Cover image for Teen rights : at home, at school, online
Teen rights : at home, at school, online
Kowalski, Kathiann M., 1955-
Publication Information:
Berkeley Heights, NJ : Enslow, [2000]

Physical Description:
128 pages : illustrations ; 24 cm.
Discusses the legal rights of teenagers in a variety of situations, such as health care decisions, school drug testing and discrimination, and using the Internet, and cites examples of court cases that deal with these issues.
Program Information:
Accelerated Reader AR UG 7.3 3.0 36123.
Format :


Call Number
Material Type
Home Location
Item Holds
HQ796 .K683 2000 Adult Non-Fiction Central Closed Stacks

On Order



-- These over-100-page titles present the facts and analyze some of the most controversial topics in today's news.
-- Offers excellent and up-to-date information for reports or debates.
-- Helps teenagers to begin developing critical thinking skills.

Reviews 2

Booklist Review

Gr. 6^-12. This new, very readable title from the Issues in Focus series successfully covers many topics affecting teens. Initially, Kowalski eases young readers into the arguments with high-profile examples like gymnast Dominique Moceanu's emancipation from her parents. He then stirs up just the right level of controversy to hook readers in the "Teen Rights at Home" section. In its six subsequent chapters, this slim but thorough volume explores the legal arguments concerning teens and their bodies, school rules, freedom of expression, the Internet, curfews, and juvenile detention. In general, Kowalski's neutral tone and well-balanced arguments from credible sources will allow readers to draw their own conclusions about each issue. Most of the consistently footnoted examples come from court cases of the mid-to late-1990s, and nearly every section describes at least one case in which the decision was still pending at press time. Help lines, a glossary, and extensive chapter notes add to the work's value for both academic and personal research. --Roger Leslie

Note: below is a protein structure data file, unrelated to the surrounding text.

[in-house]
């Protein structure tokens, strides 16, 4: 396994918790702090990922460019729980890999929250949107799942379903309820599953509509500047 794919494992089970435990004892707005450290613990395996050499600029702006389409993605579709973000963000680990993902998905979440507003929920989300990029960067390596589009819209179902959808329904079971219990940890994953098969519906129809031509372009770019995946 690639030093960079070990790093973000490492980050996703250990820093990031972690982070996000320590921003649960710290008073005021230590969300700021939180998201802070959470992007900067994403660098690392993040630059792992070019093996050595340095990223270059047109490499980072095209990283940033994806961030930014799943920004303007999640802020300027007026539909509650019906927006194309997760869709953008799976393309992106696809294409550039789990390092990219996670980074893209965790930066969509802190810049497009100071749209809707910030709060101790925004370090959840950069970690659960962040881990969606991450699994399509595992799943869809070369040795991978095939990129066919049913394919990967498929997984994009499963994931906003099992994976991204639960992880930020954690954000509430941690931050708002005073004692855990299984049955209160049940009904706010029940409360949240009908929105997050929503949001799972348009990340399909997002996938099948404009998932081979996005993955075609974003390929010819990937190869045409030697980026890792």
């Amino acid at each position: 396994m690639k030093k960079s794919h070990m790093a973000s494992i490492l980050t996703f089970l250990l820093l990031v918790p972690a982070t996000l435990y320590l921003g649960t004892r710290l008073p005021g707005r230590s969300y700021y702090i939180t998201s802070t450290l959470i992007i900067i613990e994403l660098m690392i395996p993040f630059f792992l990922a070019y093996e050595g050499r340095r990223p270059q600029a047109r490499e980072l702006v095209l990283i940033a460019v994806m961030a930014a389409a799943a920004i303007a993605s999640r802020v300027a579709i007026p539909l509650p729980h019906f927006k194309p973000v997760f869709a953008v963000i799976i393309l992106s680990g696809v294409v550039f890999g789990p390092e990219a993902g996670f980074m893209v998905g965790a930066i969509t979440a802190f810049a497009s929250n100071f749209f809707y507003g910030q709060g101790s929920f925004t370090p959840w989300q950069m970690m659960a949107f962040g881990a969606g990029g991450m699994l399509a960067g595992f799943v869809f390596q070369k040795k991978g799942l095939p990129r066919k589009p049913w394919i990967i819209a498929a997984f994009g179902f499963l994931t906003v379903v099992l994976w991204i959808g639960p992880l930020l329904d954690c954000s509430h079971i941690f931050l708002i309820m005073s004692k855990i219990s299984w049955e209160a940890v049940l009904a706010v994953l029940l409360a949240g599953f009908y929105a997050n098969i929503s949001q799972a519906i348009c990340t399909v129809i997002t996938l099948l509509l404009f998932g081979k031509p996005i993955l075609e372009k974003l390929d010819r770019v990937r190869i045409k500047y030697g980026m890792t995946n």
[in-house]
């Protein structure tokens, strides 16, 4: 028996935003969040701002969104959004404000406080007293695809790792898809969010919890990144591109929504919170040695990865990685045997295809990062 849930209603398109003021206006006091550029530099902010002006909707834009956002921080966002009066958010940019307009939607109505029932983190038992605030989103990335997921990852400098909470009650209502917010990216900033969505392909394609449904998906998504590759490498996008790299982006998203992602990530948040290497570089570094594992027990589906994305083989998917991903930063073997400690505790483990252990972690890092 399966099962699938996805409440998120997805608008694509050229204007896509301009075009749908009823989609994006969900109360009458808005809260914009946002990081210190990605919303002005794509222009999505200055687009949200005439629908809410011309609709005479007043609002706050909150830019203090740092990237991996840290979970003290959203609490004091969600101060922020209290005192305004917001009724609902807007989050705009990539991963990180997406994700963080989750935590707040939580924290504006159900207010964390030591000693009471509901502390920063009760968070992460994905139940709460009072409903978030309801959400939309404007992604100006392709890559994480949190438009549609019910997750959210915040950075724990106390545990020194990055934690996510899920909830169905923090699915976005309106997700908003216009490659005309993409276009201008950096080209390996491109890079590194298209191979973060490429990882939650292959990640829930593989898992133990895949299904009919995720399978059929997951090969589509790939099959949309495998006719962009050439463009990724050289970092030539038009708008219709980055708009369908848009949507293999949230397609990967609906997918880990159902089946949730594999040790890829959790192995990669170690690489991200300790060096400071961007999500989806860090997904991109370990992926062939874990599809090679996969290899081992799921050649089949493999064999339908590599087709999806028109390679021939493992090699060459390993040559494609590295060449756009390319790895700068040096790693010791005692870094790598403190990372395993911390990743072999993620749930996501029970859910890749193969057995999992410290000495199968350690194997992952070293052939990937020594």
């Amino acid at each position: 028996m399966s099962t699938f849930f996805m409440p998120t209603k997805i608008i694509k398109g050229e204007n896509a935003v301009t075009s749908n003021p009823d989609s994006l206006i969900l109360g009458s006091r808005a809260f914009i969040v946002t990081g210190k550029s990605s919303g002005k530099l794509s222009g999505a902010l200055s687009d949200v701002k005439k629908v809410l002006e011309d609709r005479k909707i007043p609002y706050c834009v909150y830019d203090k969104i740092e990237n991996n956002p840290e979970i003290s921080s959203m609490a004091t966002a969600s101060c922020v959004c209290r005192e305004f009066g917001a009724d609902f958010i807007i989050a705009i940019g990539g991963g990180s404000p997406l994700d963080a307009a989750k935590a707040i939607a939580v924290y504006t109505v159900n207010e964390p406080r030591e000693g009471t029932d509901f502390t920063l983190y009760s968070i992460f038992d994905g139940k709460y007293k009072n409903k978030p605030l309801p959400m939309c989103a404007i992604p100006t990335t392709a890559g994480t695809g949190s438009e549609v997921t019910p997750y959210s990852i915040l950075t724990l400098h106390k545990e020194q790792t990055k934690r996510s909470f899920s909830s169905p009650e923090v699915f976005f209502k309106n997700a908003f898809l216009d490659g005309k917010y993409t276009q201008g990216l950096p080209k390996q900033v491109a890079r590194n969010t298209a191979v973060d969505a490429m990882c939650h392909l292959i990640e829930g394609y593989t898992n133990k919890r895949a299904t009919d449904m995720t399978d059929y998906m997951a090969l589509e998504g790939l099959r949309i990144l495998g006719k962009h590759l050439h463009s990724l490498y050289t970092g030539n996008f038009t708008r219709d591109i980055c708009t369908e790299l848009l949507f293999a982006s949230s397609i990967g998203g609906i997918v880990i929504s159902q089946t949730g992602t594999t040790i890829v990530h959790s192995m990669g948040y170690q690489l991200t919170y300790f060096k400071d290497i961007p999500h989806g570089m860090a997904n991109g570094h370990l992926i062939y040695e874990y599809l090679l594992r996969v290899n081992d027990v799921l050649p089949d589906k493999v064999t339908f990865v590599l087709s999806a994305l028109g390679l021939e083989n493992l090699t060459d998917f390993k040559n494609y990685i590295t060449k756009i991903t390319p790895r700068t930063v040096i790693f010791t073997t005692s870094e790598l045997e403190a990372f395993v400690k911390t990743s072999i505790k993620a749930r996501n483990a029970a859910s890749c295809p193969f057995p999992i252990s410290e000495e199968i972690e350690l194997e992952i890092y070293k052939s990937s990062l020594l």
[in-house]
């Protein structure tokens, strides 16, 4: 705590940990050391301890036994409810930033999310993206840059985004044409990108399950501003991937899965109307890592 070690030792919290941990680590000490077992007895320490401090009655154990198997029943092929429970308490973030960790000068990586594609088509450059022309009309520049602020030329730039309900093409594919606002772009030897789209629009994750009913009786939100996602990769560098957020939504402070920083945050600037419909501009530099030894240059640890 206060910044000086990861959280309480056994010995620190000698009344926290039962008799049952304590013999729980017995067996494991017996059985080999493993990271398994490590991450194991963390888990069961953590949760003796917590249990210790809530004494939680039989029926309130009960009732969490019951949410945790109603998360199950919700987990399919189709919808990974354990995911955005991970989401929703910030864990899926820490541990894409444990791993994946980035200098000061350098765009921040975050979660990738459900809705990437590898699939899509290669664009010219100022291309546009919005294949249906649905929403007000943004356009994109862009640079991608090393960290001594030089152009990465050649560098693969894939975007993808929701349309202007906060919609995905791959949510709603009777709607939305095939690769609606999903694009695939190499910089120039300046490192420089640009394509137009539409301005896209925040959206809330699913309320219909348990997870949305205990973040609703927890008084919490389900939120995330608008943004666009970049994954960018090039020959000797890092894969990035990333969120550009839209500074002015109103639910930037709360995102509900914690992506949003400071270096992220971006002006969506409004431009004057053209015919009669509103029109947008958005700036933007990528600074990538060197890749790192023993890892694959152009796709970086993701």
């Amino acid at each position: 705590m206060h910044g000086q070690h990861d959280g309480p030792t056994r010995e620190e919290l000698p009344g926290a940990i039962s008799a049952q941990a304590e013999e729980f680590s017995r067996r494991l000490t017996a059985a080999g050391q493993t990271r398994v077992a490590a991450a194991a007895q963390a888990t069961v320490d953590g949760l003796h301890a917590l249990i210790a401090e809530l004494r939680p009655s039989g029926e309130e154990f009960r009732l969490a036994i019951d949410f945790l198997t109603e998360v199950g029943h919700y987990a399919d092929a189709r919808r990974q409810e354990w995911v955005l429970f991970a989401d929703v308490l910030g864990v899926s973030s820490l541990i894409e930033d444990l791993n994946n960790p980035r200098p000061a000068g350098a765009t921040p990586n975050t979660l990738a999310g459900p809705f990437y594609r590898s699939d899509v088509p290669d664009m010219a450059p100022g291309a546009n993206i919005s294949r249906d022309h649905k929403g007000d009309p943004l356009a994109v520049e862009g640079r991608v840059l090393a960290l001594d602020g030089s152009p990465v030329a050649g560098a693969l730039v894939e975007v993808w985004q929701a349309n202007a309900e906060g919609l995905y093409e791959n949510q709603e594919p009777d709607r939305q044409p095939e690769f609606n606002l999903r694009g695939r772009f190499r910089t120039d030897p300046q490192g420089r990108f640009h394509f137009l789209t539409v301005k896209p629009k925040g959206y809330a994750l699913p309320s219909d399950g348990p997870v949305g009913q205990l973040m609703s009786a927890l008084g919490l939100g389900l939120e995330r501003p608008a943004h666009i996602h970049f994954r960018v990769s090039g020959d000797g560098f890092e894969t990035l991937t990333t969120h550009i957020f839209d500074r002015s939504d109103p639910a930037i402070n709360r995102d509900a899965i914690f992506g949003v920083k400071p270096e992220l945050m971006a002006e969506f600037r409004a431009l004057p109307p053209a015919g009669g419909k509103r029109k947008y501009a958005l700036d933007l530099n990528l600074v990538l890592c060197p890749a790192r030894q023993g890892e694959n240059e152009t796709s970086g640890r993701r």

School Library Journal Review

Gr 7 Up-An informative, readable, balanced view of the rights and responsibilities of today's teens. Using anecdotes and citing important legal cases, Kowalski outlines what treatment young people can expect by law from their parents, schools, employers, the medical profession, and the courts. She addresses freedom-of-expression issues, dress codes, curfews, and Internet usage. Black-and-white photos help illuminate the discussions. Chapters are well organized and labeled with clear wrap-ups at the end, and the writing is brisk and entertaining. The book concludes with a helpful glossary, a list of organizations that can be contacted for information or help, and an extensive bibliography. More balanced and objective than Elaine Landau's Your Legal Rights (Walker, 1995) and less detailed than Thomas Jacobs's What Are My Rights (Free Spirit, 1997), this relatively slim volume is packed with vital information and will be used extensively by students and staff.- Mary R. Hofmann, Rivera Middle School, Merced, CA (c) Copyright 2010. Library Journals LLC, a wholly owned subsidiary of Media Source, Inc. No redistribution permitted.